Saturday, October 06, 2012

engagement of community resources...

Use a simple doweling jig to locate dowel holes in the sides
Allowing schools to reflect the resources within their communities? Admittedly, not all communities are as interesting and vibrant as Eureka Springs. Folks come here because we offer more of something they want. Our winding roads, forests, lakes, historic architecture and the arts all have their appeal. Spring St. winds down through the center of town, with small shops and galleries, each offering things you may not find anyplace else, and certainly not at your big box store, and folks do like to shop. We have great restaurants and diverse lodging experiences, from big chain motels, to historic hotels, mom and pop motels, and bed and breakfasts in historic homes. We even have two tree-house cottage lodging facilities if you want to walk up steps to your own temporary (but cute) domicile. Sorry, no real trees, just steps, but that is OK in the fantasy world tourists hope to find here.

Use a drill press for top and bottom
So what if you live in an inner city, and schools in your community are  a bastion of safety for kids in a world that is so turbulent, so destructive of childhood innocence and so out of touch from educational objectives. Are there still community resources that one might find to build better connections between home, school, community and life? The political and academic elites undervalue the common folk of all communities and ignore the potential contributions they might make in the education of our kids. Is education only (as it has been for too long) about reading and managing data? What about all those once common skills that are being lost each day? Are there ways that folks with real skills in tactile arts might be brought into schools that children might begin to understand that learning is not just about black boards, electronic white boards and data, but also about real life? Education at its best is always a two-way street, with both the teacher and students lifted in self-esteem. To bring skilled carpenters, artists, nurses, bricklayers and all skilled tradesmen into full participation in local schools would be a game changer for children's lives and their communities.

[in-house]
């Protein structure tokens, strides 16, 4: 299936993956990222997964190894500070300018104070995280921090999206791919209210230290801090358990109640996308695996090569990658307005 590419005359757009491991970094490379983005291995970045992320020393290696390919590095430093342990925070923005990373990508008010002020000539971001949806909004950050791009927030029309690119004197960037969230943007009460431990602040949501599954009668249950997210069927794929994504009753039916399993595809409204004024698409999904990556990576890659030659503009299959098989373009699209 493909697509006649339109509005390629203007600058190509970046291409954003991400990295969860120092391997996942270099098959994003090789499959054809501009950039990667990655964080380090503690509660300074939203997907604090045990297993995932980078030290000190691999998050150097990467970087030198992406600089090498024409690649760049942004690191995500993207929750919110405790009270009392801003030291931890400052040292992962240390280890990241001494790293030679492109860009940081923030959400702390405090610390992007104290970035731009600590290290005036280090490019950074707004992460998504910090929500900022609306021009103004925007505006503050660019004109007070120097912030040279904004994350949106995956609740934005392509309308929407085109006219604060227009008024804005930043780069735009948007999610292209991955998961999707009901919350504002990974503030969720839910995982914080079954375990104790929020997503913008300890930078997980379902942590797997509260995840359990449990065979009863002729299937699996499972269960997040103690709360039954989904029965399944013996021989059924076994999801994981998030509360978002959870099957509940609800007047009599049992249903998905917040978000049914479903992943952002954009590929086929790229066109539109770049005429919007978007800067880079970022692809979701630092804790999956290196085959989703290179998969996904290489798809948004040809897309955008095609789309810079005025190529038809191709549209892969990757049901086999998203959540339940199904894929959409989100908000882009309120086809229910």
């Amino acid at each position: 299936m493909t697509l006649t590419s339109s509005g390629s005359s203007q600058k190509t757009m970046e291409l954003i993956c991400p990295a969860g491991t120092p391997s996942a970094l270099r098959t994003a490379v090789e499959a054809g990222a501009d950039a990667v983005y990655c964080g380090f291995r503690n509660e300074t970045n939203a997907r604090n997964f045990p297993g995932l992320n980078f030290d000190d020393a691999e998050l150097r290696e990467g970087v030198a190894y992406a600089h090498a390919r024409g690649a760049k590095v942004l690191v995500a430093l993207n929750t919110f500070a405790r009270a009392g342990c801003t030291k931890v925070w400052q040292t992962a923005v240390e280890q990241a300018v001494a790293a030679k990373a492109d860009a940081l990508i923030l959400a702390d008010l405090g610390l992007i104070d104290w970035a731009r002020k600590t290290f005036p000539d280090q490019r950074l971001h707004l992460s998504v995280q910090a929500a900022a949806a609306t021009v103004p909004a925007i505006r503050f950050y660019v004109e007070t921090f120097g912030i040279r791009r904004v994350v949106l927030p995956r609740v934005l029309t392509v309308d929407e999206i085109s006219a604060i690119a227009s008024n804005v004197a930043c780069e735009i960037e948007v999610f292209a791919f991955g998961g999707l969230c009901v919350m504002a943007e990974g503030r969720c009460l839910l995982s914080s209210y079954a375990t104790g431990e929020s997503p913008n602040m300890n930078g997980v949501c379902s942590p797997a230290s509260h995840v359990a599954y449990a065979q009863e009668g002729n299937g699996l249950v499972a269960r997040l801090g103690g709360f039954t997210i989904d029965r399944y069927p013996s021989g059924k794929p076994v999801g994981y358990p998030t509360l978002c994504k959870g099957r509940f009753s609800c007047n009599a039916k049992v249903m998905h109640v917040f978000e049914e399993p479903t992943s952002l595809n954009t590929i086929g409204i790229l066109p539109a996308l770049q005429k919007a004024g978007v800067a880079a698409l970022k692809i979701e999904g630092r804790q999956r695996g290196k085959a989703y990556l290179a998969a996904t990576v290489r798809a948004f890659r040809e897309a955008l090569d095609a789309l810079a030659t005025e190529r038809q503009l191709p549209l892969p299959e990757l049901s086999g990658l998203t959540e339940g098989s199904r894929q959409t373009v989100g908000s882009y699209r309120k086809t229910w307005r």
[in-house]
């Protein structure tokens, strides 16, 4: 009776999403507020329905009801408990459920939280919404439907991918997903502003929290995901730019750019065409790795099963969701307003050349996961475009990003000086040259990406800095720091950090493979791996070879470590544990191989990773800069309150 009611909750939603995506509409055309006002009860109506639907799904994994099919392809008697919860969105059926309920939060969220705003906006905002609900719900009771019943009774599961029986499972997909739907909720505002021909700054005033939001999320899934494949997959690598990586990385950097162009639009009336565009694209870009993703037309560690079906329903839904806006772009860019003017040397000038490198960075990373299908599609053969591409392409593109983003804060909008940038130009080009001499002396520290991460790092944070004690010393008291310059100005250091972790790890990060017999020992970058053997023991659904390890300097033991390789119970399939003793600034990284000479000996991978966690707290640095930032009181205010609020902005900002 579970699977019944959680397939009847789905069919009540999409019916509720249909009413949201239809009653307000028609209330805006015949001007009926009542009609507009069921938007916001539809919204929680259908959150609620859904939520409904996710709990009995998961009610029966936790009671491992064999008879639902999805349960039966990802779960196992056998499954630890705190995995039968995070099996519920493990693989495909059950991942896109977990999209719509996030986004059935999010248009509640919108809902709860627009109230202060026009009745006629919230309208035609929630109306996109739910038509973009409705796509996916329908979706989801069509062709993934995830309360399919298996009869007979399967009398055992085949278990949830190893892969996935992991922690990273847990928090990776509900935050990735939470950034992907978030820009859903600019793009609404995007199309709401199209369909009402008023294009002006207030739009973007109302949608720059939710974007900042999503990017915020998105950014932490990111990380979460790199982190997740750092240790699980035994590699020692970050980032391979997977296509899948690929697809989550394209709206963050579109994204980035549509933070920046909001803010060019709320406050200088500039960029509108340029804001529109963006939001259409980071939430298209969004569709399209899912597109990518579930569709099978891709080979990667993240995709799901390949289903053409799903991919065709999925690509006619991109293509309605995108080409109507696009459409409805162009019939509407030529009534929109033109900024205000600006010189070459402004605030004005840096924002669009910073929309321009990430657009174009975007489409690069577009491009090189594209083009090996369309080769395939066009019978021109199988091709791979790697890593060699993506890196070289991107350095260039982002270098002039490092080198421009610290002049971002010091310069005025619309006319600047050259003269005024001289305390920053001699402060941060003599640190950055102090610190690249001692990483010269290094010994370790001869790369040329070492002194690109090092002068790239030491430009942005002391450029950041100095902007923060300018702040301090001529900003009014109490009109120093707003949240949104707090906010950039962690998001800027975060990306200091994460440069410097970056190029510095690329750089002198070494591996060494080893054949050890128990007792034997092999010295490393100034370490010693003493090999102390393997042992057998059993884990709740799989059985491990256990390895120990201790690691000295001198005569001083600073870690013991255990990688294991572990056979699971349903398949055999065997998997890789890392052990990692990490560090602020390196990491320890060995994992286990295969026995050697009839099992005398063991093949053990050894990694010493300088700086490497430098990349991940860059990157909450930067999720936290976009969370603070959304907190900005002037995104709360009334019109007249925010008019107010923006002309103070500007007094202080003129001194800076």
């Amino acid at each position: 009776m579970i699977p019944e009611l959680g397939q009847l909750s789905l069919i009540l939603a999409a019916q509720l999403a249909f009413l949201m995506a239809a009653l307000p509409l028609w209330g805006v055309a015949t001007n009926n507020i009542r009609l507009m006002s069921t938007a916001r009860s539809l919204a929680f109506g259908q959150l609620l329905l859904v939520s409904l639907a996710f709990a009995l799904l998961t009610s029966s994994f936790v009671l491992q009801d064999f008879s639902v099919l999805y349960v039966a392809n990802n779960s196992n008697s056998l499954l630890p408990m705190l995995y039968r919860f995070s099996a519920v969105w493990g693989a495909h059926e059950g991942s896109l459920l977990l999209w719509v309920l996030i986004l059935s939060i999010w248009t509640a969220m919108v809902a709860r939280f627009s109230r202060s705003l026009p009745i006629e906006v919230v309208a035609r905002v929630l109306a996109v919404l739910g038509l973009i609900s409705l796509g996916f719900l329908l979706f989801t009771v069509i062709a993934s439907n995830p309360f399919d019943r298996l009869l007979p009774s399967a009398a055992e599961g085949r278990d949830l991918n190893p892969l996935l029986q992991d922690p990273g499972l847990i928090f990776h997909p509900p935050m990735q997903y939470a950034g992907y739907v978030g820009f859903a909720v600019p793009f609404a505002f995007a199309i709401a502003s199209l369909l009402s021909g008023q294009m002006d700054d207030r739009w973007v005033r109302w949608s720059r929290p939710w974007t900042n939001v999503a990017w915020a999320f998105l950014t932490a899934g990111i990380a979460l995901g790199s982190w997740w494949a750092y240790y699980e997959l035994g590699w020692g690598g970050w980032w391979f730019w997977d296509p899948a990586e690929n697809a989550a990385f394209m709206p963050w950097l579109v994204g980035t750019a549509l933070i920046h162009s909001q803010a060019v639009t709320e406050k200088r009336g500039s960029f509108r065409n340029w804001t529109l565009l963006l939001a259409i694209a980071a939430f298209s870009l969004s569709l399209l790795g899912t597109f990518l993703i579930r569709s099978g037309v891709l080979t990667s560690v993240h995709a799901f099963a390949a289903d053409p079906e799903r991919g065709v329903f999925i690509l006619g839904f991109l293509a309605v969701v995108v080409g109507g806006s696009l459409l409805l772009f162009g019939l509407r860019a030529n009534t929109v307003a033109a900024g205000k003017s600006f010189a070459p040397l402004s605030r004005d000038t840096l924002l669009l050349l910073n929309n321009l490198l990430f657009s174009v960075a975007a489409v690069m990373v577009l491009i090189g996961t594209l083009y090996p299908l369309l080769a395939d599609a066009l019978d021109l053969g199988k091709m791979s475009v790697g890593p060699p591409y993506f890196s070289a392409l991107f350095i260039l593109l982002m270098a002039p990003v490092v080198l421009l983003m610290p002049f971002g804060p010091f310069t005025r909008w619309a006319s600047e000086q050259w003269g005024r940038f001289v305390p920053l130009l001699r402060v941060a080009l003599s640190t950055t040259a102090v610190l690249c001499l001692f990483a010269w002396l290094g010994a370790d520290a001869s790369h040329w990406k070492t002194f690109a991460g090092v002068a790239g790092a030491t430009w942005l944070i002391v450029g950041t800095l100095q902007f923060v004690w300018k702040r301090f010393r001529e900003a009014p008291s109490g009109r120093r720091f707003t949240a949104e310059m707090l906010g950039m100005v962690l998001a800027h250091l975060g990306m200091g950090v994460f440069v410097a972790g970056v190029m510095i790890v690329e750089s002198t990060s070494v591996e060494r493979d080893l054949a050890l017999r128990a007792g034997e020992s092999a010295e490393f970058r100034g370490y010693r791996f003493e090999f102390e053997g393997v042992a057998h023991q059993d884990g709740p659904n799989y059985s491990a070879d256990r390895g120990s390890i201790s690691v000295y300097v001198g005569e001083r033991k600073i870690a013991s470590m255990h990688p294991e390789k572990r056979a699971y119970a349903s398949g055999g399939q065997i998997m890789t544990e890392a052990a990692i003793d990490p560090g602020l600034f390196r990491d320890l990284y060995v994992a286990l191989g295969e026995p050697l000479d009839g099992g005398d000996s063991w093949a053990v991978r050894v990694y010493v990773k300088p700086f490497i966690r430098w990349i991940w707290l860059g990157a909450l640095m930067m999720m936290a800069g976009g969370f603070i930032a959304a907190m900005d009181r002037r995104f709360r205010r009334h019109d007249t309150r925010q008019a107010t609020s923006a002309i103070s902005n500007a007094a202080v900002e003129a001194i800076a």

I leave this as an uncompleted thought for us all to ponder. "How do we make our schools more reflective of real community life rather than disconnected puppets on a string controlled by state and federal agencies?" "How do we open the school doors to real life and engage community resources?"


In the wood shop today I am taking a break from boxes as I make a small cabinet from parts shown in photos above to prepare for this week's photo shoot for Fine Woodworking. I'm also making one small box to use in demonstrating the making and use of wooden hinges. The box is now ready to finish with shop made hinges next week.

Make, fix and create...

1 comment:

Mario Núñez said...

Bringing the community and all the varied skills that are there into schools is a wonderful idea. But other than the rare assembly or "inspirational" presentation, schools are tied to their test-driven schedule. And now private business has discovered how much money they can make by running schools in a profit-driven way.

Mario